This report begins: 'A Full and Particular ACCOUNT of SAMUEL MAXWELL, who was Executed at the Head of Libberton Wynd, Lawnmarket, Edinburgh, on Wednesday Morning, the 17th of January, 1821, for Stouthrief and Robbery, committed in the House of Mr Arneil, near Glasgow, last year.' This sheet was published by R. Watson of Edinburgh and cost one penny.
Full and particular account
This report begins: 'A Full and Particular Account of the Execution of JAMES STEVENSON, who was Hanged at Glasgow, on Wednesday Morning, the 1st of June, 1825, for Highway Robbery; with an Interesting Account of his Life and Transactions.'
This lamentation begins: 'PETER HENDERSON, late Letter Stamper in the General Post Office, Edinburgh, and who is to be Executed here on Wednesday the 16th July, 1828, for abstracting Money from and Destroying the Letters.' This broadside was printed in Edinburgh for William Henry, and was priced at one penny.
This report begins: 'Lamentation of George Giechrist, who is to be Executed at Edinburgh, on Wednesday morning the 3d. August instant for the Robbing of the Prince Regent Coach, between Edinburgh and Glasgow, on the 24th. of March 1831.' This sheet was published by George Craig of Edinburgh. A 'lamentation' was an act of expressing grief, regret and perhaps atonement.
Lamentation of Peter Henderson
This ballad is prefaced with a short prose introduction which reads: 'Lamentation of PETER HENDERSON, late Letter Stamper in the General Post Office, Edinburgh, and who is to be Executed here on Wednesday the 16th July, 1828, for abstracting Money from and Destroying the Letters.' The ballad begins: 'O all who hear of my sad state, / Oh pity my dire case'. The broadside was published by William Henry of Edinburgh and priced at one penny.
This report begins: 'An account taken from this day's Star. of the affecting behaviour and sorrowful situation of Thomas Black, who is to be Executed next Wednesday, when the respite for Reid was announced to him. Also, the sorrowful Lamentation on this awful occasion.' The report was copied from the Edinburgh Star of Friday, 5th December 1823
Last moments of William Thomson
This account begins: 'An account of the last moments of William Thomson, who was executed at Dalkeith on Thursday last with the information of Thomson & Fram of the murder of Ramsay Inglis, a collier at Cowpits two years ago, whereby two thieves named Salmon and Merrilees are apprehended.'
Last speech of James Dormand
This execution notice begins: 'THE LAST / SPEECH, / Confession and dying words of JAMES DORMAND, who was execute at Perth, on Friday the 31st of May 1793 for Four crimes of Highway Robbery'.
Life of James Inglis or Clipstir, who was executed for horse and sheep stealing
The introduction to this broadside reads: 'A full and particular ACCOUNT of the Life and Actions of James Inglis alias Clipstir, who is to be execute upon Wednesday the first of May, for the Crimes of Horse and Sheepstealing.' The ballad itself begins: 'NO more this aged Sinner cheats the Tree, / Or swings a Helter round him wi' a Swie'. Unfortunately, no publication details are included on the sheet.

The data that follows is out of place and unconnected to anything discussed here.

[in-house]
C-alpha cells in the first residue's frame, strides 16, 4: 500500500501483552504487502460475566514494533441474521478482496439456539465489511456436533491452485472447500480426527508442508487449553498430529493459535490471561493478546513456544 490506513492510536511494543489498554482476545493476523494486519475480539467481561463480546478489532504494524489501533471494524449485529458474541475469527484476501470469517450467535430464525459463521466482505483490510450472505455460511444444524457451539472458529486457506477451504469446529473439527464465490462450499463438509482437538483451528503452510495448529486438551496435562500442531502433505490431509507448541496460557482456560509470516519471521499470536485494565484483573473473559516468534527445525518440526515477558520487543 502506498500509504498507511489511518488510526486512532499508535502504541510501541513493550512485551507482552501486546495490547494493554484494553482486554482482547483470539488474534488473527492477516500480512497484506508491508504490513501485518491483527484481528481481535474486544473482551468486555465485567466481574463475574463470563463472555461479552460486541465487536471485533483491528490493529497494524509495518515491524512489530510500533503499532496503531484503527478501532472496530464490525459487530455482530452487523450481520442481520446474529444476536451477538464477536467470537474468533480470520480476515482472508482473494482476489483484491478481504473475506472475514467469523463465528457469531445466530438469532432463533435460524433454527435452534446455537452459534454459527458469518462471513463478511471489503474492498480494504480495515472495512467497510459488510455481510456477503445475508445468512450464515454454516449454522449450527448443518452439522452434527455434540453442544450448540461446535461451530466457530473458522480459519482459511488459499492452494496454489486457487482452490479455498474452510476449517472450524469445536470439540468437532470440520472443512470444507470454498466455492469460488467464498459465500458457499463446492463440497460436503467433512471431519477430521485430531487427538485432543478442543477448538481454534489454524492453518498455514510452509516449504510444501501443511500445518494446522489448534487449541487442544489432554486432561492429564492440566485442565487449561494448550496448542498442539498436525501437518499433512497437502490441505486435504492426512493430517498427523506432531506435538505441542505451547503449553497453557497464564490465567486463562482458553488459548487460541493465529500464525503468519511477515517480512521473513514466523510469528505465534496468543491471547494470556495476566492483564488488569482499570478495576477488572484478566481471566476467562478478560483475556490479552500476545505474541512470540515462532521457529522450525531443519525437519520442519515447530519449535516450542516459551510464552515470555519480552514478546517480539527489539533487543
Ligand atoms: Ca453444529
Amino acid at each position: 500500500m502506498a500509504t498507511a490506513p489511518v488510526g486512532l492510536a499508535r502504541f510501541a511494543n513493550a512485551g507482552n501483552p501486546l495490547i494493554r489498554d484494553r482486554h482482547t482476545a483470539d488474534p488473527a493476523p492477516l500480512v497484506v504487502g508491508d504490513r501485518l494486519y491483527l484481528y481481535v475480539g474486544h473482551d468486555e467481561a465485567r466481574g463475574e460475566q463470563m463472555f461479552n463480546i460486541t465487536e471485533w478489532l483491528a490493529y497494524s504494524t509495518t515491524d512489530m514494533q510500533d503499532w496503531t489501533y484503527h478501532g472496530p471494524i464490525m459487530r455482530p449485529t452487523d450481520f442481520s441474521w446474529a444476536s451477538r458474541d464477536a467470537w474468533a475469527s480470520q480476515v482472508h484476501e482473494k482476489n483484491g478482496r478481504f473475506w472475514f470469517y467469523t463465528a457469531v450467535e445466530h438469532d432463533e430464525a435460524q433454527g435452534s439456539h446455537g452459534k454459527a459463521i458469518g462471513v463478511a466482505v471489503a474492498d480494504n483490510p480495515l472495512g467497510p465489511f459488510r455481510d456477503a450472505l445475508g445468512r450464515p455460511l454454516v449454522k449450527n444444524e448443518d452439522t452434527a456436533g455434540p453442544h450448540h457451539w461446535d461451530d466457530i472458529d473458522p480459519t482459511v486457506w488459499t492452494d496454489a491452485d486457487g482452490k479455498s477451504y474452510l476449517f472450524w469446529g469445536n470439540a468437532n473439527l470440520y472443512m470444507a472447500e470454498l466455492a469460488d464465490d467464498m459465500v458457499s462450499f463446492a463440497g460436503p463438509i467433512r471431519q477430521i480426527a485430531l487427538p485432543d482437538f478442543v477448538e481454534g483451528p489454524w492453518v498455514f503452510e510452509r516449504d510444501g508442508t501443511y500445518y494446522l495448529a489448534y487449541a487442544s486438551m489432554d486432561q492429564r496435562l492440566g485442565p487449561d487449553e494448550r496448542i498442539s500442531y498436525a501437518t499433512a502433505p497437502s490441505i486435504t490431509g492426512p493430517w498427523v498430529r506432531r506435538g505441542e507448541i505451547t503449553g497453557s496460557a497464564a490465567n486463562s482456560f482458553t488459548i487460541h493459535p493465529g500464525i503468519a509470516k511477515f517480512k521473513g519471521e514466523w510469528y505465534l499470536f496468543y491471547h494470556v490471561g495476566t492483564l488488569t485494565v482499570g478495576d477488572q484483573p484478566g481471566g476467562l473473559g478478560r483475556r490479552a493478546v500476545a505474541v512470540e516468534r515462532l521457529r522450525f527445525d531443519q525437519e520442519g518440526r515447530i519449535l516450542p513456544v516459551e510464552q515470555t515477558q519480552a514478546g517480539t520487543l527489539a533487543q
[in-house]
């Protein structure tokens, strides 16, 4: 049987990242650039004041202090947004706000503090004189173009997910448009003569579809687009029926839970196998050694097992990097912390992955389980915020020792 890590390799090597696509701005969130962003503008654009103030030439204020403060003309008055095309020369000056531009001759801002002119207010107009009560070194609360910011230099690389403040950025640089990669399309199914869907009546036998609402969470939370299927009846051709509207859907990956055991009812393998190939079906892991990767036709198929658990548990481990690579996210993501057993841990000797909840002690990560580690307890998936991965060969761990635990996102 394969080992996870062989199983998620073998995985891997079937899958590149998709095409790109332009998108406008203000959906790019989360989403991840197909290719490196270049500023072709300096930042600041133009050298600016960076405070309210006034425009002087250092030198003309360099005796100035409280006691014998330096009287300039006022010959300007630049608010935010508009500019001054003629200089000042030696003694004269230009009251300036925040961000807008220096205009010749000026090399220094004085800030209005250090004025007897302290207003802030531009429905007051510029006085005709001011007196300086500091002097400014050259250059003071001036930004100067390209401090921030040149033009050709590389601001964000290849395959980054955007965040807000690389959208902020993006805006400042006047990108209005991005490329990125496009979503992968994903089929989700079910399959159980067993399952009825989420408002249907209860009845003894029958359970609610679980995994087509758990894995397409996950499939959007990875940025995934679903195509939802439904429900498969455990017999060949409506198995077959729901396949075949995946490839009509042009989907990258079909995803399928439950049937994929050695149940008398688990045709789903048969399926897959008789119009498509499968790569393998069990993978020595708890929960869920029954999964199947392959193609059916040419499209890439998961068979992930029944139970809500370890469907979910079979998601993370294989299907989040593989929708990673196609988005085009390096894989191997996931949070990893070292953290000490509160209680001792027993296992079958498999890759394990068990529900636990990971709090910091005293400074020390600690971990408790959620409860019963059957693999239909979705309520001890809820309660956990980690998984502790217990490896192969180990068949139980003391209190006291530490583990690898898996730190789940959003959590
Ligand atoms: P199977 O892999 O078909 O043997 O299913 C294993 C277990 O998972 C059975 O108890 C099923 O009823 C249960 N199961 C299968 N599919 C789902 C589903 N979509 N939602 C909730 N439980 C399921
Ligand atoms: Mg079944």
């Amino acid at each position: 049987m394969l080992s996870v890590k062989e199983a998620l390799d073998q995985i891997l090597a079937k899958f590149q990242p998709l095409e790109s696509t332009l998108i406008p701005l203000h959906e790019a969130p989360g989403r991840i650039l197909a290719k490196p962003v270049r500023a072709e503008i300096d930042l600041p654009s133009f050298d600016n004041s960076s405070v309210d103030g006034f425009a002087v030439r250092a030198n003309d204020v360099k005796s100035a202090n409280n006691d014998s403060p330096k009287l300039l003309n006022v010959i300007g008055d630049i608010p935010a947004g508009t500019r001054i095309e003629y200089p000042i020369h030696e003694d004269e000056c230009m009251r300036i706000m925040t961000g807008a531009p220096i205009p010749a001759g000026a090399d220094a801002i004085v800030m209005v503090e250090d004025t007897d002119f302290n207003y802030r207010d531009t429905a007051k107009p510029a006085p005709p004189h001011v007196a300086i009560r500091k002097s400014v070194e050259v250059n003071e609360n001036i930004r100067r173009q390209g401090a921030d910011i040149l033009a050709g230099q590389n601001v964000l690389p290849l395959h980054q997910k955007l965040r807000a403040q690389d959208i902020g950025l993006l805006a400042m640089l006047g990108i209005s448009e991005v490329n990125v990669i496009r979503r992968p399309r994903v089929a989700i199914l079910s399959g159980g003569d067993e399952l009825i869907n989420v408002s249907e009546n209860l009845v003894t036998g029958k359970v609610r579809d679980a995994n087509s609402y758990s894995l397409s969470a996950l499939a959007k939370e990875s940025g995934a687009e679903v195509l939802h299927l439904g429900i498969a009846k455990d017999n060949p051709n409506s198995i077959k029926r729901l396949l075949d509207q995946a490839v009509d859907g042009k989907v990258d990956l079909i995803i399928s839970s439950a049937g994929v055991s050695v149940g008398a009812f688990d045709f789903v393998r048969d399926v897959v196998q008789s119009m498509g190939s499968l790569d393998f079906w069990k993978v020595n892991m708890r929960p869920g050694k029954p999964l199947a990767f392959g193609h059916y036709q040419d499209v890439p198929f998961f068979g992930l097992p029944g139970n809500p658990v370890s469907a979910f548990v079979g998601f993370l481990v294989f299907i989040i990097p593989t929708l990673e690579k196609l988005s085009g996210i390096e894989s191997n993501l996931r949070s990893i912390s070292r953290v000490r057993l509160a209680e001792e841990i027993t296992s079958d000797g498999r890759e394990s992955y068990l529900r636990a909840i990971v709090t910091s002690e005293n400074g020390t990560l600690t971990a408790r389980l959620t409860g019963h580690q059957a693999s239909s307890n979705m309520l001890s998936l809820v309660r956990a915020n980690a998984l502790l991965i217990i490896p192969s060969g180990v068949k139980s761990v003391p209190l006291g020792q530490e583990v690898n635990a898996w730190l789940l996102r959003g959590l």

Life of James Revel
This moral lesson in rhyming couplets has a prose introduction that begins: 'Giving a sorrowful account of his fourteen years' transportation to Botany Bay, New South Wales, in February 1808, and his return home to London, in March 1st 1823, with a serious word of advice to all young men and women.' The poem then opens: 'My loving countrymen pray lend an ear / Unto these relations I bring you to hear.' It was published by John Smith of Edinburgh.
Llast speech of Richard Broxup
This broadside begins: 'THE LAST SPEECH, CONFESSION, AND DYING DECLARATION OF RICHARD BROXUP, Who was executed at the west End of the Tolbooth of Edinburgh, on Wednesday the 11th of February, 1801, for the Crimes of picking Locks and Theft.' It was first published by J. Morren of Edinburgh and re-published by Thomas Duncan, Saltmarket, Glasgow.
Particular account of the execution
This report of an execution begins: 'Particular account of the Execution and behaviour of a yonng man, named David Wylie, who suffered at Glasgow, on Wednesday the 12th November, 1823, for Housebreaking and Theft, with his warning to the young to beware of numerous gangs of thieves who are at present committing crimes throughout the country, also his affectionate address on the scaffold.' Published in Glasgow, reprinted by J. Young of Edinburgh in 1823.
Proceedings of the Circuit Court of Justiciary, Glasgow
This court report begins: 'An account of the proceedings of the Circuit Court of Justiciary, which opened at Glasgow on Tuesday last, when / JAMES DOLLAN / was sentenced to be Executed on the 7th of June next, for a daring Robbery on the Old Bridge of Glasgow.' It was published by John Muir of Glasgow.
Respite for a Month
This broadside crime report begins: ' Copy Letter, relative to the Case of these three unfortunate young Boys CHARLES M'LAREN, THOMAS GRIERSON, and JAMES M'EWEN, who were lately sentenced to be Executed at Edinburgh, on Wednesday the 12th February, 1823, for Housebreaking and Theft; but who have been Respited for one Month longer.' It was published by James McLean of Edinburgh.
Robbery of the Mail Coach
This crime report begins: 'The whole particulars of that daring Robbery . which was committed on the Stirling Mail, on Saturday last with an account of the apprehension of one of the Robbers.'
This crime report begins: 'An account of the Trial and Sentence of Charles Maclaren, Thos. Grierson, and James M'Ewan, 3 boys, the oldest only 15 years of age, and all belonging to Edinburgh, for house-breaking and robbery, in Gray Street and George's Square, and who are to be Executed in Edinburgh, on the 12th of Feb. next.' This sheet was published by Glass of Edinburgh.